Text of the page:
Where Milan - - WHERE NOW FOCUS -

Lo­cated about half an hour from the cen­tre of the city, in an el­e­gant, pro­vin­cial town that was once a sought-af­ter hol­i­day des­ti­na­tion, in Monza you'll find an­other Royal Res­i­dence, sur­rounded by a mar­velous park, which is well worth a visit. Built be­tween 1777 and 1780 as the sum­mer home of Arch­duke Fer­di­nand of Aus­tria, the gover­nor of Lom­bardy, Villa Reale soon be­came the sum­mer head­quar­ters of the gov­ern­ment, which moved its op­er­a­tions here dur­ing the warmer weather. The mas­ter­mind be­hind the orig­i­nal project was Giuseppe Pier­marini, who built a ‘U-shaped' build­ing around a court of hon­our, flanked by rus­tic build­ings ar­ranged around a court­yard, with ‘Ital­ianate' gar­dens, or­chards and green­houses in the front and ‘French' and ‘English' gar­dens at the back. Fol­low­ing the Uni­fi­ca­tion of Italy, dur­ing the se­cond half of the 19th cen­tury, the Villa be­came the favourite res­i­dence of crown prince Um­berto of Savoy and his wife. How­ever, on 29 July 1900, Um­berto, who had as­cended to the throne af­ter his fa­ther's death, tak­ing the ti­tle of Um­berto I, was mur­dered by an an­ar­chist just a few me­tres from his home. Af­ter his death, Queen Margherita and her fam­ily aban­doned the res­i­dence for­ever. To­day, Monza's Villa Reale is used as a cen­tre for ex­hi­bi­tions and cul­tural events, while its mag­nif­i­cent park is one of Italy's best loved and largest, green spa­ces in the re­gion. A year ago, on 25 March 2017, more than a mil­lion peo­ple flocked here to at­tend a mass cel­e­brated by Pope Fran­cis, the charis­matic head of the Catholic church.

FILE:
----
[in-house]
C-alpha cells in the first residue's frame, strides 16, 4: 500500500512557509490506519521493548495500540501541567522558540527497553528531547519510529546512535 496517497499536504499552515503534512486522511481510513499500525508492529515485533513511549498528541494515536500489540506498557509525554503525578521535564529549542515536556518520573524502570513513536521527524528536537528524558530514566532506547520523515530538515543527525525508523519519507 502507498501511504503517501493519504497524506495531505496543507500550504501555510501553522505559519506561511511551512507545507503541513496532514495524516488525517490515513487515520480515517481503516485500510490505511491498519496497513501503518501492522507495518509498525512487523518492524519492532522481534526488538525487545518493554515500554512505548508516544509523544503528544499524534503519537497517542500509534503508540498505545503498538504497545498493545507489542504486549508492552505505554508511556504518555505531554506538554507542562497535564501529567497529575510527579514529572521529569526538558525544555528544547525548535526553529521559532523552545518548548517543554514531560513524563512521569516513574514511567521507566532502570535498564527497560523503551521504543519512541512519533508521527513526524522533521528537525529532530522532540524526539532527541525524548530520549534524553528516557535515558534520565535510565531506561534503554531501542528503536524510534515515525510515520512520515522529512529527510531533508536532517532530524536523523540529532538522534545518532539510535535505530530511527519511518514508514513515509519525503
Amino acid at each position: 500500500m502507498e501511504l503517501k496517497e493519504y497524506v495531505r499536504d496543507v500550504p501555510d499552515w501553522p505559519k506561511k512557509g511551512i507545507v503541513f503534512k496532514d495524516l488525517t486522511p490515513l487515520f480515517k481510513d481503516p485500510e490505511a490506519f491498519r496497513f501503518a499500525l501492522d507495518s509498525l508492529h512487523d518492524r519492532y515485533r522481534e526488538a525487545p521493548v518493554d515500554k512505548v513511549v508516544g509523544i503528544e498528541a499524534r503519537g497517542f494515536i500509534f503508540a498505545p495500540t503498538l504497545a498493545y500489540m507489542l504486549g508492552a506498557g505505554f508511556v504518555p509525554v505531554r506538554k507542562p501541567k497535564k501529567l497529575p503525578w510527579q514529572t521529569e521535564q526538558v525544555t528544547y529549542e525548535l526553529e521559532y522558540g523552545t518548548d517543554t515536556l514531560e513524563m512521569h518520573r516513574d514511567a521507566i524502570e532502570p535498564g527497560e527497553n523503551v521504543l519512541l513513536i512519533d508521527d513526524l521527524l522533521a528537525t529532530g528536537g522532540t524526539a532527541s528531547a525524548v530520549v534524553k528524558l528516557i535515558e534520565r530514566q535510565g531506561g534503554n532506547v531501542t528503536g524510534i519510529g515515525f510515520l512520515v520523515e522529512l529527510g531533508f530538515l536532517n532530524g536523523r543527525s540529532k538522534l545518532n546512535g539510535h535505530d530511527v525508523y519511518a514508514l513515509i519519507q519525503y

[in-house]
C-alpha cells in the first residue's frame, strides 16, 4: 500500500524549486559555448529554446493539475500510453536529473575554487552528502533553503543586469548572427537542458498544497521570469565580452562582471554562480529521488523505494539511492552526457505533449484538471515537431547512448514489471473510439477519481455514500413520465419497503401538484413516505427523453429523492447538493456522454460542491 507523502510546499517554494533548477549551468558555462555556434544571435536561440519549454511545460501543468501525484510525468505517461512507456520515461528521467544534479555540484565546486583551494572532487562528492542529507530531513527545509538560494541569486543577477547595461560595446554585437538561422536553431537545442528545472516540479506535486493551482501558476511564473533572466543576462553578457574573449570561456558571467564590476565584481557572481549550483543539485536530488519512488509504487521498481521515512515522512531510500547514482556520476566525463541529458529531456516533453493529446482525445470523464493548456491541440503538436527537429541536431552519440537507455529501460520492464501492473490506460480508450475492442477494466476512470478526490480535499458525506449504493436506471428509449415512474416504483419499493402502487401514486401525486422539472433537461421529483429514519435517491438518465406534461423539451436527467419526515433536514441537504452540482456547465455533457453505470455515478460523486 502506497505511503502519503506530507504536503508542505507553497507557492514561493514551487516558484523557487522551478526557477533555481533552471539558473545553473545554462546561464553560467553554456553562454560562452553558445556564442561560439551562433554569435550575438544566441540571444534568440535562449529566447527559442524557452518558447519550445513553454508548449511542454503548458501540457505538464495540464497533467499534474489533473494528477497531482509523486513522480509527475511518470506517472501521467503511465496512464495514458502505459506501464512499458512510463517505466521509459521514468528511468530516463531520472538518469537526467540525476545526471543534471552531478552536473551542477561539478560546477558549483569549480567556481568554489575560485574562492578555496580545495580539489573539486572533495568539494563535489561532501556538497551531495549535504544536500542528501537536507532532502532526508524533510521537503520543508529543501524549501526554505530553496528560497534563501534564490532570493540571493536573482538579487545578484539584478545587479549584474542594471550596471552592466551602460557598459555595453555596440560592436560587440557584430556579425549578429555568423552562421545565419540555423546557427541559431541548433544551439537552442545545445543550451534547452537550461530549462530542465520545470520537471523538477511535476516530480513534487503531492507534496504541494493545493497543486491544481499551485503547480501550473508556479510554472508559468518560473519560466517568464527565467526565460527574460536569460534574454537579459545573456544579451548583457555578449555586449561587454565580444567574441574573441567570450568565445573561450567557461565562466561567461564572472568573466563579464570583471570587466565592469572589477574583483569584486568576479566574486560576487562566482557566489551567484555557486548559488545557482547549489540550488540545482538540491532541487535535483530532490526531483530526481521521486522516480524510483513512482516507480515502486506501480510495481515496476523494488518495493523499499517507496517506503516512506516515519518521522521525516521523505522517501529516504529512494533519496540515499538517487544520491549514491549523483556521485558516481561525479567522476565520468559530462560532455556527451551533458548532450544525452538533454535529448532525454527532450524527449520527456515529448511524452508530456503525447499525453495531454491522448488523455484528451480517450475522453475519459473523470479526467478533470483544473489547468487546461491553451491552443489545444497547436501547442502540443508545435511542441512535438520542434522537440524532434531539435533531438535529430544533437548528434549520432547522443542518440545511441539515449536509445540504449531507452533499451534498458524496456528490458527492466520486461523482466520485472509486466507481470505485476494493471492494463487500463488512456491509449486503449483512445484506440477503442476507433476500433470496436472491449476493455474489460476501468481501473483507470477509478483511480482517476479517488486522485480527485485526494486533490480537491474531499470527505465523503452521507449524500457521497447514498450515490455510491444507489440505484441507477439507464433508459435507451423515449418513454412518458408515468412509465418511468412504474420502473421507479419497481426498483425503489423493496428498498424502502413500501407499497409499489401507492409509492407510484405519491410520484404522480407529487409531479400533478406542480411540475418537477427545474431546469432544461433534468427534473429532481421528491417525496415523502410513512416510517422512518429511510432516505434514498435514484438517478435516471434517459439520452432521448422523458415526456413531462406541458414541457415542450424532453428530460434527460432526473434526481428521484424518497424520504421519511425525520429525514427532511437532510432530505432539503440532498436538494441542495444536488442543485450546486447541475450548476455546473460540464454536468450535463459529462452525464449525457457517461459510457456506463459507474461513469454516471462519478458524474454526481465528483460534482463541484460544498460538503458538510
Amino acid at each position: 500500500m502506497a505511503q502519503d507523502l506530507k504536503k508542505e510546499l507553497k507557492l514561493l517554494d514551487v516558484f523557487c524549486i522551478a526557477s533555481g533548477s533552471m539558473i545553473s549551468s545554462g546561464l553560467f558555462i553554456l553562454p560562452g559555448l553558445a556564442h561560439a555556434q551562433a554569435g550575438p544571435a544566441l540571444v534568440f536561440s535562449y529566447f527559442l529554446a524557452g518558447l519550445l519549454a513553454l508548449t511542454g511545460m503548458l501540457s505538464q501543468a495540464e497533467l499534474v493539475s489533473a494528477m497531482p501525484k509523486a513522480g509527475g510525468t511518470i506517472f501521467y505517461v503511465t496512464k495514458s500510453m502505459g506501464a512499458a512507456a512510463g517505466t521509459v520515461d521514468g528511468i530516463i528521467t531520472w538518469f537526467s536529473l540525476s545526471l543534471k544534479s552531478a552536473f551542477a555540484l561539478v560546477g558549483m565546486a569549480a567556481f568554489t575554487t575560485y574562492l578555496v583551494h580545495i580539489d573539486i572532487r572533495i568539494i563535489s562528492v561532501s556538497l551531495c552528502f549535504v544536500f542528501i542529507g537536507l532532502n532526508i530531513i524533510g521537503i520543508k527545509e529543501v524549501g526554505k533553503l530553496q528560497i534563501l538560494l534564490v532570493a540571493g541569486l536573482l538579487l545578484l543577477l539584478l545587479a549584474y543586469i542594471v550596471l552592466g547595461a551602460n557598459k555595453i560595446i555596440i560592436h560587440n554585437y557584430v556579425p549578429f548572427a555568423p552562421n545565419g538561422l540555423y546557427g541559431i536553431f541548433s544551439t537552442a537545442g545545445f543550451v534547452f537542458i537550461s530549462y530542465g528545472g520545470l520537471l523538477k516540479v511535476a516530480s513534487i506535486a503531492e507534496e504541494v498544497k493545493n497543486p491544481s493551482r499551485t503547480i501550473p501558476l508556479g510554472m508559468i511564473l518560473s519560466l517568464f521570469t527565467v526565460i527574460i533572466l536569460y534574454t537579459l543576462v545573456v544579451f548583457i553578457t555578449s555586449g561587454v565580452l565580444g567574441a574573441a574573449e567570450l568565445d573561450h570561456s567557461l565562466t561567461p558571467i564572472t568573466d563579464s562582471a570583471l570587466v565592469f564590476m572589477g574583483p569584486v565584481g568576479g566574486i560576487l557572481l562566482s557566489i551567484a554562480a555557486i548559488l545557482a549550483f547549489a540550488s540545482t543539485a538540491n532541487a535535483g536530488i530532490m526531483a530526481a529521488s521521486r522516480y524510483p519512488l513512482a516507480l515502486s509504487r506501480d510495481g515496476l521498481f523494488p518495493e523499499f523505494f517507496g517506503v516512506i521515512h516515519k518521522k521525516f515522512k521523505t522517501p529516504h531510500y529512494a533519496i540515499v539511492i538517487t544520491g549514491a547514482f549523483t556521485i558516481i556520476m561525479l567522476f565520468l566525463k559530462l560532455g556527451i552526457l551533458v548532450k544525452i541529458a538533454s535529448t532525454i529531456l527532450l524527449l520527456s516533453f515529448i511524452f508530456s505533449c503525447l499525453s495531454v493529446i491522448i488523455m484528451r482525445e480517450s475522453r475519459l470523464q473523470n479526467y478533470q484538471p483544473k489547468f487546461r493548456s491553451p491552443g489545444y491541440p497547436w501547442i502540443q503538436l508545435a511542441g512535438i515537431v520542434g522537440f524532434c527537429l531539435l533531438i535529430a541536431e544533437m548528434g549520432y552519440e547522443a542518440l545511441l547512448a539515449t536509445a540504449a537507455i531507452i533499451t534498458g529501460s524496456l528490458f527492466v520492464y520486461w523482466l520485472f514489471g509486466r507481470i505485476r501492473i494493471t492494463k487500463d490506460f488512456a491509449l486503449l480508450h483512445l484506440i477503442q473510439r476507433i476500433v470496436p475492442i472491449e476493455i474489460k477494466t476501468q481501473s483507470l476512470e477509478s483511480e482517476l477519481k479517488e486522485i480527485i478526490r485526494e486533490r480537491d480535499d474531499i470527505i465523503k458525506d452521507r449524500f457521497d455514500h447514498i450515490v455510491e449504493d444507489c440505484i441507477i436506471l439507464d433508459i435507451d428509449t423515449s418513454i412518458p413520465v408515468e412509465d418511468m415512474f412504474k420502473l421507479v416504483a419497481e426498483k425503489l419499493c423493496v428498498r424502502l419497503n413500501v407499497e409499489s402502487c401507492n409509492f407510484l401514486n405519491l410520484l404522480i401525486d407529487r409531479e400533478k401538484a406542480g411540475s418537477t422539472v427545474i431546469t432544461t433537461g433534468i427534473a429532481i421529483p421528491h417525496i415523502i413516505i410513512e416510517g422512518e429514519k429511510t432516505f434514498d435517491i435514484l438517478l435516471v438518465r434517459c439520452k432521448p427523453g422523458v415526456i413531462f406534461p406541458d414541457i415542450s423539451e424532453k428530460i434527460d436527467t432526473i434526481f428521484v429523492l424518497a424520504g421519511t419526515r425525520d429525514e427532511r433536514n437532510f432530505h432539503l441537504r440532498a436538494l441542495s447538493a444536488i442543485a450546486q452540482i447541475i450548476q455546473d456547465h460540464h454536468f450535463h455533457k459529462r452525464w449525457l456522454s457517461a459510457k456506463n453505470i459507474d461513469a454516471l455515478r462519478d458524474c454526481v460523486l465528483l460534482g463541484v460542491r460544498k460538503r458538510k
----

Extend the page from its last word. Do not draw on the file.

Villa Reale di Monza

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